Colorado may end its unique ban on rain barrels |

Colorado may end its unique ban on rain barrels

DENVER — Colorado’s only-in-the-nation ban on backyard rain barrels is getting a new look from state lawmakers.

The state House gave preliminary approval Friday to a bill allowing homeowners to use up to two 55-gallon rain barrels. “This puts the water user in the mindframe of preservation,” said one of the bill’s sponsors, Rep. Jessie Danielson, D-Wheat Ridge.

Colorado’s rain-barrel ban is little known and widely flouted, with rain barrels for sale at many home-gardening stores and commonly used by home gardeners. But the barrels technically violate Colorado water law, which says that people don’t own the water that runs on or through their property. They can use the water, but they can’t keep it.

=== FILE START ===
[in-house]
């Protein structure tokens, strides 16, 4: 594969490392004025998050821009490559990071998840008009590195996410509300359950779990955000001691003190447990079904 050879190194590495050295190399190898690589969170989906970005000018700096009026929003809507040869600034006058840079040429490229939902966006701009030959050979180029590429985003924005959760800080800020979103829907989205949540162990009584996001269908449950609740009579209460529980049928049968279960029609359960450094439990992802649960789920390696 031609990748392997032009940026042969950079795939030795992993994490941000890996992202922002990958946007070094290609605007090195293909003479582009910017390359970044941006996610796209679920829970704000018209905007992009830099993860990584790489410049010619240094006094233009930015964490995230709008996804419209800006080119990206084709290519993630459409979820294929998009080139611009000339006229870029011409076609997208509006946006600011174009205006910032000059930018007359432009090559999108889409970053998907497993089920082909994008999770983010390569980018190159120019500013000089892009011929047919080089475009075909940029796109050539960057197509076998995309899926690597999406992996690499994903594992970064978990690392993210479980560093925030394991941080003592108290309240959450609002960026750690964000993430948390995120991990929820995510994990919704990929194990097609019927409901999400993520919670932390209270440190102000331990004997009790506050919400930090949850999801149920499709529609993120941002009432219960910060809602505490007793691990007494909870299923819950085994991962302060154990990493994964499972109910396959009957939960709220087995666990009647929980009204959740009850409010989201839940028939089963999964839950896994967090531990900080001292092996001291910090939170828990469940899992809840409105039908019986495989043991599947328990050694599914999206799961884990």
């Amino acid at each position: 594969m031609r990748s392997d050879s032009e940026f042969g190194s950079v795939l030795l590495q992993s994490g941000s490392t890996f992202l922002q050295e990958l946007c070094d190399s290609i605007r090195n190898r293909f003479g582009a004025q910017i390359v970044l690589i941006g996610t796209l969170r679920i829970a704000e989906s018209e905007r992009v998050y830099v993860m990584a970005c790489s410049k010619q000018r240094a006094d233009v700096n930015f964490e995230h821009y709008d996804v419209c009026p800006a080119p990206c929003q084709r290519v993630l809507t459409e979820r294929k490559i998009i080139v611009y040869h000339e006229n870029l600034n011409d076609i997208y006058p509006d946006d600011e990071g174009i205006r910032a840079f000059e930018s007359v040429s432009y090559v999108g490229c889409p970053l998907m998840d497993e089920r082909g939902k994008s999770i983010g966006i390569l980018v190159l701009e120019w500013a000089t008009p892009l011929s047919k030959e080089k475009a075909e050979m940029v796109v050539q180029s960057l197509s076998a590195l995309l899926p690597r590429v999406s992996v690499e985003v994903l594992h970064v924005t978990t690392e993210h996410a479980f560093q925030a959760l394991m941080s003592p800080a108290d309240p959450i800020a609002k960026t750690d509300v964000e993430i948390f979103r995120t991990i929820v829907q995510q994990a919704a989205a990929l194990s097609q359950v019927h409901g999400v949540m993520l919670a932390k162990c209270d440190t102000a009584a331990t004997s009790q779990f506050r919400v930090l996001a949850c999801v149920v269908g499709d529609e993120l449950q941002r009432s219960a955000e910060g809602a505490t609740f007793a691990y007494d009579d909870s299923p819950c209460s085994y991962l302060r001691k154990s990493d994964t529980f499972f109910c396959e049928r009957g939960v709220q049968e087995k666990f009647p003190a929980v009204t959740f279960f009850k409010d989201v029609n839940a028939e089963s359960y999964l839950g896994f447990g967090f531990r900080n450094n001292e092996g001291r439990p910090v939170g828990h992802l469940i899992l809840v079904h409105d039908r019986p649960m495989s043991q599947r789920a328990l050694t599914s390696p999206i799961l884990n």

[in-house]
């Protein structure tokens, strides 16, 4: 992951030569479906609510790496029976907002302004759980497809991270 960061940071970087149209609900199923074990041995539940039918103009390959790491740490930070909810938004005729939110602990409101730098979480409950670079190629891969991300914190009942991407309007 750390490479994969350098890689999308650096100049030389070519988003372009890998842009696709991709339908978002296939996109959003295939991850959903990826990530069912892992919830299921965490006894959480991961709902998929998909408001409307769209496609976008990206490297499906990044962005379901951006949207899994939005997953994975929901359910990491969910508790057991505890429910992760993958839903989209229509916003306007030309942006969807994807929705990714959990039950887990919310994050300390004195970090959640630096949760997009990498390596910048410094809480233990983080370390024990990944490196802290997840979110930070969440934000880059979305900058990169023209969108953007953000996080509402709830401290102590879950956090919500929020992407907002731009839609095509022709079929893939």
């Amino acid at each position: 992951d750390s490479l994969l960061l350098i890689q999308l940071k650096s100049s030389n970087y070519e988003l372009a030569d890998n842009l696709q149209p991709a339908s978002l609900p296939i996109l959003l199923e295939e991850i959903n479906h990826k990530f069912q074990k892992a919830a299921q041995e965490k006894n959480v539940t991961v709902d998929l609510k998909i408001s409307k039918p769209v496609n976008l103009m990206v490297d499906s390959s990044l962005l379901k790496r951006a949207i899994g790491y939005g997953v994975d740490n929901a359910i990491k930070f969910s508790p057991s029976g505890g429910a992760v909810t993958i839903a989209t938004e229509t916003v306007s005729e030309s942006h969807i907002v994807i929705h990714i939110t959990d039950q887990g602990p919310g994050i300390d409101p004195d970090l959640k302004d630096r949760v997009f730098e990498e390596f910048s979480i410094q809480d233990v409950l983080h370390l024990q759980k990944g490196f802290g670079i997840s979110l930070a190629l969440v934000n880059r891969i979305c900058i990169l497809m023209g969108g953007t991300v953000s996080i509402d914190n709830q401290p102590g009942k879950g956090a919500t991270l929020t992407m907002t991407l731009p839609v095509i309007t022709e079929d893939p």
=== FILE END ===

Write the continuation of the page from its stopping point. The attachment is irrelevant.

Sponsors of the rain-barrel bill say the barrels don’t violate water law as long as homeowners are required to use the water outdoors on their own property. Homeowners aren’t taking the water, just holding onto it for a short time.

“Right now we’re making Coloradans criminals” for using the barrels, said another supporter, Rep. Lori Saine, R-Dacono.

But the measure sparked a spirited opposition from other Republicans, who warned the change violates Colorado’s complicated water law.

Colorado is a major supplier of water to the American Southwest, which relies on runoff from the Rocky Mountain snows. The slightest changes to water policy in Colorado can have major consequences downstream.

“Everything is not always as simple as it seems,” warned Rep. Don Coram, R-Montrose.

Coram held up a coffee mug belonging to Saine and asked whether he should be allowed to keep it just because he wants it.

“You can never own the water,” Coram said. “It’s not your water; it belongs to the people of Colorado.”

The bill faces one more formal vote before heading to the Senate.

Colorado’s law banning rain barrels was amended in 2009 to allow rain-barrel use by people with their own wells, but the change didn’t apply to municipal water users.



House Bill 1259:

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